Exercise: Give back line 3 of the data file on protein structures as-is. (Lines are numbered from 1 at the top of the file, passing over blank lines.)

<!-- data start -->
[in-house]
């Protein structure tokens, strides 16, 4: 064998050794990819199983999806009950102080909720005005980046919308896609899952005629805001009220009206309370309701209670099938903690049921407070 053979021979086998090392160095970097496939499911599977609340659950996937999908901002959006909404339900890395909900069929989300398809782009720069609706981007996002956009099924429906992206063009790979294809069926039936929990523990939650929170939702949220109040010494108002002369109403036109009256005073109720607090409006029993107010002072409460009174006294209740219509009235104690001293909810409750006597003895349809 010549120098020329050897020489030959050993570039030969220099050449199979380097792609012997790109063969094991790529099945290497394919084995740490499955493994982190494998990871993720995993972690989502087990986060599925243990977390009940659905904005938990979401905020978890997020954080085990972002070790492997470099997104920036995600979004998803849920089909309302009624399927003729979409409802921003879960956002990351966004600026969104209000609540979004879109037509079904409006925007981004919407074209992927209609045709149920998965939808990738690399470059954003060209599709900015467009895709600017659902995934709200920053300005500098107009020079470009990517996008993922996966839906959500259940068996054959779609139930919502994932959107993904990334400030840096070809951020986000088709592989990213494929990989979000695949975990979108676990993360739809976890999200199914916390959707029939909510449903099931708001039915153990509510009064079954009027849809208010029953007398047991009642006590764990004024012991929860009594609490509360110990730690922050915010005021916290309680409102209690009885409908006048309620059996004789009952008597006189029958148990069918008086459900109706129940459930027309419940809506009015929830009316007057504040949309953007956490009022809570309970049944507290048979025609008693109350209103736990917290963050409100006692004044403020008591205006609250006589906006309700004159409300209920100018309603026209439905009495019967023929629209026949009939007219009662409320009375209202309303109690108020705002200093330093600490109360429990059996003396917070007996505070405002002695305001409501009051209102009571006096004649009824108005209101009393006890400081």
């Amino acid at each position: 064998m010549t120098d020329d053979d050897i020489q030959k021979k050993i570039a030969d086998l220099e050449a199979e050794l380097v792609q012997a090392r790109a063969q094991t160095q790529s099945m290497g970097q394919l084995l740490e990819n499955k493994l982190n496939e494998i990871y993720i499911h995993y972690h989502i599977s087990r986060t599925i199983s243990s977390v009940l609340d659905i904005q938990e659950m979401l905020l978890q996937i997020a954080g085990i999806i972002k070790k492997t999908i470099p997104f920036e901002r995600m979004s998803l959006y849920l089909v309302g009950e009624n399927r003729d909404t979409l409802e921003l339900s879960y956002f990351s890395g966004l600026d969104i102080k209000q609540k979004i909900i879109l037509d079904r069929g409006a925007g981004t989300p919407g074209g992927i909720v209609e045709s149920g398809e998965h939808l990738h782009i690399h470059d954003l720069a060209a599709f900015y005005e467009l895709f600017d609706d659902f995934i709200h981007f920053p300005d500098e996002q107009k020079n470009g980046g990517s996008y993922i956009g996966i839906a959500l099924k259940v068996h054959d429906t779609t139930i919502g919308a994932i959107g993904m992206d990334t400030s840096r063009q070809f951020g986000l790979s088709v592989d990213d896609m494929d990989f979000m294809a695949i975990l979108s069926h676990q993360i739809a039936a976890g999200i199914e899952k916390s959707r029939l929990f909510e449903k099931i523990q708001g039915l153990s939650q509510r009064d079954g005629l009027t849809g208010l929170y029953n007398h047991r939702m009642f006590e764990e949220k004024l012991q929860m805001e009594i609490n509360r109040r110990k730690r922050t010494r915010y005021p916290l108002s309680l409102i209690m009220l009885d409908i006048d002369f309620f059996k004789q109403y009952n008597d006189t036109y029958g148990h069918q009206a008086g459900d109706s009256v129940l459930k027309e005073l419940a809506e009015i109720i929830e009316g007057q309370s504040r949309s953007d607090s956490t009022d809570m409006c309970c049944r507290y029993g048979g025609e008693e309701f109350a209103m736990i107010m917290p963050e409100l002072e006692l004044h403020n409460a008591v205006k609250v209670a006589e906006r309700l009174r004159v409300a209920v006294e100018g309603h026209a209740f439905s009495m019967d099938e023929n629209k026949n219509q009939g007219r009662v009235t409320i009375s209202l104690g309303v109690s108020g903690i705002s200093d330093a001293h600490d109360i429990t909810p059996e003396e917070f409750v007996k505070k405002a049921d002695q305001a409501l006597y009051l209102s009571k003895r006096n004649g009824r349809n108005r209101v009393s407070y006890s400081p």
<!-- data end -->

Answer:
């Amino acid at each position: 064998m010549t120098d020329d053979d050897i020489q030959k021979k050993i570039a030969d086998l220099e050449a199979e050794l380097v792609q012997a090392r790109a063969q094991t160095q790529s099945m290497g970097q394919l084995l740490e990819n499955k493994l982190n496939e494998i990871y993720i499911h995993y972690h989502i599977s087990r986060t599925i199983s243990s977390v009940l609340d659905i904005q938990e659950m979401l905020l978890q996937i997020a954080g085990i999806i972002k070790k492997t999908i470099p997104f920036e901002r995600m979004s998803l959006y849920l089909v309302g009950e009624n399927r003729d909404t979409l409802e921003l339900s879960y956002f990351s890395g966004l600026d969104i102080k209000q609540k979004i909900i879109l037509d079904r069929g409006a925007g981004t989300p919407g074209g992927i909720v209609e045709s149920g398809e998965h939808l990738h782009i690399h470059d954003l720069a060209a599709f900015y005005e467009l895709f600017d609706d659902f995934i709200h981007f920053p300005d500098e996002q107009k020079n470009g980046g990517s996008y993922i956009g996966i839906a959500l099924k259940v068996h054959d429906t779609t139930i919502g919308a994932i959107g993904m992206d990334t400030s840096r063009q070809f951020g986000l790979s088709v592989d990213d896609m494929d990989f979000m294809a695949i975990l979108s069926h676990q993360i739809a039936a976890g999200i199914e899952k916390s959707r029939l929990f909510e449903k099931i523990q708001g039915l153990s939650q509510r009064d079954g005629l009027t849809g208010l929170y029953n007398h047991r939702m009642f006590e764990e949220k004024l012991q929860m805001e009594i609490n509360r109040r110990k730690r922050t010494r915010y005021p916290l108002s309680l409102i209690m009220l009885d409908i006048d002369f309620f059996k004789q109403y009952n008597d006189t036109y029958g148990h069918q009206a008086g459900d109706s009256v129940l459930k027309e005073l419940a809506e009015i109720i929830e009316g007057q309370s504040r949309s953007d607090s956490t009022d809570m409006c309970c049944r507290y029993g048979g025609e008693e309701f109350a209103m736990i107010m917290p963050e409100l002072e006692l004044h403020n409460a008591v205006k609250v209670a006589e906006r309700l009174r004159v409300a209920v006294e100018g309603h026209a209740f439905s009495m019967d099938e023929n629209k026949n219509q009939g007219r009662v009235t409320i009375s209202l104690g309303v109690s108020g903690i705002s200093d330093a001293h600490d109360i429990t909810p059996e003396e917070f409750v007996k505070k405002a049921d002695q305001a409501l006597y009051l209102s009571k003895r006096n004649g009824r349809n108005r209101v009393s407070y006890s400081p």